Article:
Revisiting the Value of Lost Fringe Benefits: Medical Care and Insurance Costs2007-12-06 - Medical Malpractice
In personal cases involving personal injury, loss of employment, and in some wrongful death cases, plaintiffs include in their analysis of economic and financial damages the value of fringe benefits lost as a result of the alleged wrongdoing. The methods and procedures used by economists to compute these losses have evolved in recent years. These changes reflect the underlying trends in the provision of these benefits by employers. The trends are:
The Scope, Cost and Burden Of Medical Care, Benefits and Insurance Costs
It is well known that the rapid growth in medical care costs is an increasing burden to employers, employees and governments. Our analysis of various studies of medical care costs indicates that they have increased at 9% to 11% per year during the last five years. These increases have resulted in efforts by all concerned to mitigate these costs. A recent Bureau of Labor Statistics (BLS) study noted:
"In response to the rising costs of providing health care benefits, employers have looked for ways to share costs with workers and their families who receive the benefits. One way of sharing costs, in all types of plans, is to require employees to contribute towards the cost of their coverage. In addition, the following major medical plan provisions are traditional types of benefit cost sharing used in non-health maintenance organization plans: annual deductible, annual out-of-pocket expense maximum, lifetime maximum, coinsurance." (note 1)
Importance of Employer's Size / Industry and Employee Family Size
The 2005 BLS benefits survey reports that average employer contributions with family coverage for companies with less than 100 covered employees was $501.72. The same contribution for firms with over 100 employees was $609.43 (note 2)
The 2004 U.S. Chamber of Commerce benefits survey continues to show significant variation in the employer's contribution to medical benefits based on the industry in which it operates. This may be due to the types of plans offered to employees.
The same 2005 BLS survey reports that average monthly employer contributions to medical insurance for single person coverage was $252.22. The average monthly employer contribution to medical insurance for family coverage was $575.77 (note 3)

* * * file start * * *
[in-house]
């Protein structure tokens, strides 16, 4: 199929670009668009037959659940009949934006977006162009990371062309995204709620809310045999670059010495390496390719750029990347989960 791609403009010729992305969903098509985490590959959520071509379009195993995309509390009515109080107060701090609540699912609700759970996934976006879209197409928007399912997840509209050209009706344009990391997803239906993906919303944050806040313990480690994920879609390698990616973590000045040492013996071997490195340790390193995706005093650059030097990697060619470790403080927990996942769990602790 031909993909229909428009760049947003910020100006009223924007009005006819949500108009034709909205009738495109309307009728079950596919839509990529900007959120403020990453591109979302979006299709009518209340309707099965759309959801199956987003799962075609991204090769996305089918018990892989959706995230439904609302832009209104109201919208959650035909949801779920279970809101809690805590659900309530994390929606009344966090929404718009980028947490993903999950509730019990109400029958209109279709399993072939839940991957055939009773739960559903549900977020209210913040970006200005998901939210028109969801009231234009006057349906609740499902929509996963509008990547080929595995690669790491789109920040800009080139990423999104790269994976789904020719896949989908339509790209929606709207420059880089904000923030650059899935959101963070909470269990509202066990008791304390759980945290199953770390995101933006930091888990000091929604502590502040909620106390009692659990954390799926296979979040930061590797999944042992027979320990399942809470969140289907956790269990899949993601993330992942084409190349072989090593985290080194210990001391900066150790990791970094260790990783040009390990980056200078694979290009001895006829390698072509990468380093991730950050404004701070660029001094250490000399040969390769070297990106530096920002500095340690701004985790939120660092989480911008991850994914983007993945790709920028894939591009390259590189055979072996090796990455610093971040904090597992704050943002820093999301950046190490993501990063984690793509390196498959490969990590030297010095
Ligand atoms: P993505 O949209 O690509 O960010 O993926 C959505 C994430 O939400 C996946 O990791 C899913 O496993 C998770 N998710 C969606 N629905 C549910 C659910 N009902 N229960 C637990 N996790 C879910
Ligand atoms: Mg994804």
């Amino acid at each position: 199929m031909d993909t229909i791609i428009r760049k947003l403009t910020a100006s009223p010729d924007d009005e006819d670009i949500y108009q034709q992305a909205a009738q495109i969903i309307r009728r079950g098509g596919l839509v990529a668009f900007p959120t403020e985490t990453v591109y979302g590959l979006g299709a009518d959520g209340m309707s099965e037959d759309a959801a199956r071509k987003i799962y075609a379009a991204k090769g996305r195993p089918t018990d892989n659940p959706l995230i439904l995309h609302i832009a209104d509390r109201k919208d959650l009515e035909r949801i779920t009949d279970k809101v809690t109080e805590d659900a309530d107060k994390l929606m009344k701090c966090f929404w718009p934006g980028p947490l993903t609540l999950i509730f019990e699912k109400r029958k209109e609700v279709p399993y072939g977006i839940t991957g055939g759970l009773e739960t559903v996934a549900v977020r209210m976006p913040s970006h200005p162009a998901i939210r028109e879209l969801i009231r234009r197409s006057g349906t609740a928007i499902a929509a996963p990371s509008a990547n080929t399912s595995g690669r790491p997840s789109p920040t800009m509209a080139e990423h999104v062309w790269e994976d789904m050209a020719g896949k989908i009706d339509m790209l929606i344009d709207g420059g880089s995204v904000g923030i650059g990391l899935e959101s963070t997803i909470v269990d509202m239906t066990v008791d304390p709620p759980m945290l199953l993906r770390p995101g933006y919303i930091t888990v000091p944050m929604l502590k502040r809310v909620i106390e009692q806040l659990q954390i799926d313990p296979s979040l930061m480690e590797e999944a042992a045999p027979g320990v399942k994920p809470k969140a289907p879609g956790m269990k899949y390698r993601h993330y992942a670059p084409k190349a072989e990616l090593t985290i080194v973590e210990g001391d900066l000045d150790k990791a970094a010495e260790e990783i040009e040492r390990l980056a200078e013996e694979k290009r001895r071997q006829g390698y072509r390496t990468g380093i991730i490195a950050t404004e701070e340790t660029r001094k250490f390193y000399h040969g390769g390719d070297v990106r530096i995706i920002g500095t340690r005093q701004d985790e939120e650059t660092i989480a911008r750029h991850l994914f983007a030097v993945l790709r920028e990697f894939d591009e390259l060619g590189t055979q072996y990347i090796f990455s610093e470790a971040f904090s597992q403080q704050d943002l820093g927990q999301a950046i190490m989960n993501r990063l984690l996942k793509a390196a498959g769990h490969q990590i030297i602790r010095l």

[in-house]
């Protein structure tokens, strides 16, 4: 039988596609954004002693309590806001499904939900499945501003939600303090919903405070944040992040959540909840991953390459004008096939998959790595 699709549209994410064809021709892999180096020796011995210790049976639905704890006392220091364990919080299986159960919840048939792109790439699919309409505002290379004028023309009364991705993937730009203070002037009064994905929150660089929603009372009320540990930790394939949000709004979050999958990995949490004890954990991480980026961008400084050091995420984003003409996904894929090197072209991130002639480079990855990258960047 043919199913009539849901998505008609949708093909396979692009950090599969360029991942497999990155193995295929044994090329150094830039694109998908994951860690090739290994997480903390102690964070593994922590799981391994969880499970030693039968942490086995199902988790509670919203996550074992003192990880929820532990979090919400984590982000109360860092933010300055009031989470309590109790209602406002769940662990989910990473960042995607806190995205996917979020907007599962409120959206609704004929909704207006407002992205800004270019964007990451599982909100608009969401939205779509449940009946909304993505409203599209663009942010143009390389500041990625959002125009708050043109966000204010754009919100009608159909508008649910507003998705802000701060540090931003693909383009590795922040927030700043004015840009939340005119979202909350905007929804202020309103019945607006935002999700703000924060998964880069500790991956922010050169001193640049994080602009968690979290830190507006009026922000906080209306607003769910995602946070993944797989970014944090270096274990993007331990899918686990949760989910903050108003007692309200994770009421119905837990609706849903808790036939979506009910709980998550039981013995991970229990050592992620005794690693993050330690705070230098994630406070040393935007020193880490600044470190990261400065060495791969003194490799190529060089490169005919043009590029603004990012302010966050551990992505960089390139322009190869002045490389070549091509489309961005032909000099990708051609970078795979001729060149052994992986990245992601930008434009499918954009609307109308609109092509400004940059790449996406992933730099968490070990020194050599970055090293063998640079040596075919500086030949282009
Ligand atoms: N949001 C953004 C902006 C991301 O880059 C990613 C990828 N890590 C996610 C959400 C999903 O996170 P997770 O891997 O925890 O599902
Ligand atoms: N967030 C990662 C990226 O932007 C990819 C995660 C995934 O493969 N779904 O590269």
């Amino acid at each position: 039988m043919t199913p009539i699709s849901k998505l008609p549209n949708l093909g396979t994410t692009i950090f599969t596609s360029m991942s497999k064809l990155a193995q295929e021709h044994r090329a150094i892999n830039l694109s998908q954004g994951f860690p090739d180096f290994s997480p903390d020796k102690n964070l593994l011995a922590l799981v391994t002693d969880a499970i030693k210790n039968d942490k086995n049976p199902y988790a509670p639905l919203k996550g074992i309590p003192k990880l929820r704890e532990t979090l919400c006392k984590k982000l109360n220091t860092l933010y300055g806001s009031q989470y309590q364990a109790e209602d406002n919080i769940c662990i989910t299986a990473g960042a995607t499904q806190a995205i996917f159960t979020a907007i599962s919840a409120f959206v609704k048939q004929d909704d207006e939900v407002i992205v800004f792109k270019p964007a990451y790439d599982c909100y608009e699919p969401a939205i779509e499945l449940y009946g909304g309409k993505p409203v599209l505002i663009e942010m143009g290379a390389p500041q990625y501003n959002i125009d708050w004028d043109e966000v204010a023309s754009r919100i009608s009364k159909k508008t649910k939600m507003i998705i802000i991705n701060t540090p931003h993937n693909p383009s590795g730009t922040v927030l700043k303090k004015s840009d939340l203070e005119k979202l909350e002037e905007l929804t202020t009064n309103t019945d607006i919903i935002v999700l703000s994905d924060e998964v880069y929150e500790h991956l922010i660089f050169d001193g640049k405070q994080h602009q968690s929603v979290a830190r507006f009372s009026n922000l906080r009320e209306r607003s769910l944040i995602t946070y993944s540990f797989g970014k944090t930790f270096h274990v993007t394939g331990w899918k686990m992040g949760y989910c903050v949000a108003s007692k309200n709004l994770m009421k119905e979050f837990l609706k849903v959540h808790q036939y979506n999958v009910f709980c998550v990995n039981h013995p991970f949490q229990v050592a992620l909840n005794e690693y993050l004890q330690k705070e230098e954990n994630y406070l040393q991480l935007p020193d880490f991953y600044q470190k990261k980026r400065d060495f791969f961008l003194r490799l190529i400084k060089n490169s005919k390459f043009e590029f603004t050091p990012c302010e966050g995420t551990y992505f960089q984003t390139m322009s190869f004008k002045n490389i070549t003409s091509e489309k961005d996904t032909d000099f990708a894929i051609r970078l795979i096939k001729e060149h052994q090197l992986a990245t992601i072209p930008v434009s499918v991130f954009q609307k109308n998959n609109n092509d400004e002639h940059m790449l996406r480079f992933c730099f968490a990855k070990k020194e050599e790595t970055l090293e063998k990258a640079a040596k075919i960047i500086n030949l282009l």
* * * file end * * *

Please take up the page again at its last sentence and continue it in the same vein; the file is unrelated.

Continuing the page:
Increasing Employee Contribution to the Cost of Medical Care
Medical cost increases have prompted employers to use a variety of techniques to increase the employee's share of medical benefits. The recent (BLS) study also commented:
Changes in health plan features and required employee plan contributions provide insights into changes in health care cost sharing between employers and employees. BLS data on benefits show that employees increasingly were required to make contributions for their coverage, that these contribution amounts have risen, and that medical plan deductibles have increased over the years (note 4)."
Our Approach to Valuing Medical Benefit Losses
These trends have impacted the way many economists value fringe benefits. Our approach now reflects many of the trends discussed above. However, there still is insufficient information to quantify the impact of a number of developments. Our primary approach, which remains unchanged, is to rely on the information provided by the employer on the actual cost of the benefits for the employee. This information permits determination of the current cost of benefits on a specific employer-cost basis. It does not include actual benefits received nor employee contributions.
When some or all of the benefits-specific information is not available, we rely on appropriate, best publicly available data to estimate the cost of medical insurance benefits. Insurance premium payments may include medical, dental, vision and/or prescription drugs coverage. We base the current year cost of these benefits on the employer contribution for the average worker in the same industry (note 5). This cost is then adjusted for the coverage category (note 6). Future values for each benefit are obtained by increasing the base year amount by the long-term historical growth rate in the appropriate Consumer Price Index (note 7).
In the absence of specific employer information, our revised medical benefits approach enables us to provide a more reliable estimate of the value by incorporating the best available public data on benefits costs and burdens into our calculations.
1 Bureau of Labor Statistics (BLS), C. A. Baker, "Cost Sharing in Medical Insurance Plans" posted on www.bls.gov on March 31, 2004.
2 BLS, National Compensation Survey, Employee Benefits in Private Industry in the United States, March 2005, Summary 05-01.
4 BLS, Baker, ibid
5 U.S. Chamber of Commerce, The 2004 Employee Benefits Study, Tables 3 and 5. The survey of employee benefits is reported on an employer cost basis as a percentage of payroll money earnings. The survey consists of responses from 623 companies employing 805,187 full-time equivalent workers.
6 Coverage categories are based on family status. Adjustments are made based on single or family coverage provided by the employer. Adjustments are based on analysis of coverage data obtained from BLS Summary 05-01, National Compensation Survey: Employee Benefits in Private Industry in the United States, March 2005, Tables 11 and 12
7 Information on these indices retrieved from www.bls.gov/cpi.